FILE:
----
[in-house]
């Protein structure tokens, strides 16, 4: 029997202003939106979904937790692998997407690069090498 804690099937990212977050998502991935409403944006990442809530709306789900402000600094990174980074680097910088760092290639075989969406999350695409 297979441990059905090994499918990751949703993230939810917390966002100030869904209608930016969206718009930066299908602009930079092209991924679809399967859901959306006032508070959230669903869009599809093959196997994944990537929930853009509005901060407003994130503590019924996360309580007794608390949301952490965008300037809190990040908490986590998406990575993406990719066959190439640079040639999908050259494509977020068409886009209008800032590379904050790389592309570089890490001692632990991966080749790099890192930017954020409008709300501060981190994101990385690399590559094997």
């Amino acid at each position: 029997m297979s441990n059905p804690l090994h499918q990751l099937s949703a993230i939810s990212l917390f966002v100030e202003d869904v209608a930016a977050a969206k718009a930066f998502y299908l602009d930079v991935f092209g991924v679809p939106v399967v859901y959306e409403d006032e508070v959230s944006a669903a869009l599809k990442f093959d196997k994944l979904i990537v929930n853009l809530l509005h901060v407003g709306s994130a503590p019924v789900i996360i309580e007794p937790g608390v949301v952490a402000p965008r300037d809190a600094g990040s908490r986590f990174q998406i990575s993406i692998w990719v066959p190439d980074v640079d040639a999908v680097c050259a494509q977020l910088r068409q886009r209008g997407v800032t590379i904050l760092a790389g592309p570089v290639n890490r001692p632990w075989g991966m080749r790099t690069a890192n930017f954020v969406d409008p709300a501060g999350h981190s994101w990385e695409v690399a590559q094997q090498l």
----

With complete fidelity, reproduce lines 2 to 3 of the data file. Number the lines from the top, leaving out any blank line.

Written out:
């Protein structure tokens, strides 16, 4: 029997202003939106979904937790692998997407690069090498 804690099937990212977050998502991935409403944006990442809530709306789900402000600094990174980074680097910088760092290639075989969406999350695409 297979441990059905090994499918990751949703993230939810917390966002100030869904209608930016969206718009930066299908602009930079092209991924679809399967859901959306006032508070959230669903869009599809093959196997994944990537929930853009509005901060407003994130503590019924996360309580007794608390949301952490965008300037809190990040908490986590998406990575993406990719066959190439640079040639999908050259494509977020068409886009209008800032590379904050790389592309570089890490001692632990991966080749790099890192930017954020409008709300501060981190994101990385690399590559094997």
């Amino acid at each position: 029997m297979s441990n059905p804690l090994h499918q990751l099937s949703a993230i939810s990212l917390f966002v100030e202003d869904v209608a930016a977050a969206k718009a930066f998502y299908l602009d930079v991935f092209g991924v679809p939106v399967v859901y959306e409403d006032e508070v959230s944006a669903a869009l599809k990442f093959d196997k994944l979904i990537v929930n853009l809530l509005h901060v407003g709306s994130a503590p019924v789900i996360i309580e007794p937790g608390v949301v952490a402000p965008r300037d809190a600094g990040s908490r986590f990174q998406i990575s993406i692998w990719v066959p190439d980074v640079d040639a999908v680097c050259a494509q977020l910088r068409q886009r209008g997407v800032t590379i904050l760092a790389g592309p570089v290639n890490r001692p632990w075989g991966m080749r790099t690069a890192n930017f954020v969406d409008p709300a501060g999350h981190s994101w990385e695409v690399a590559q094997q090498l």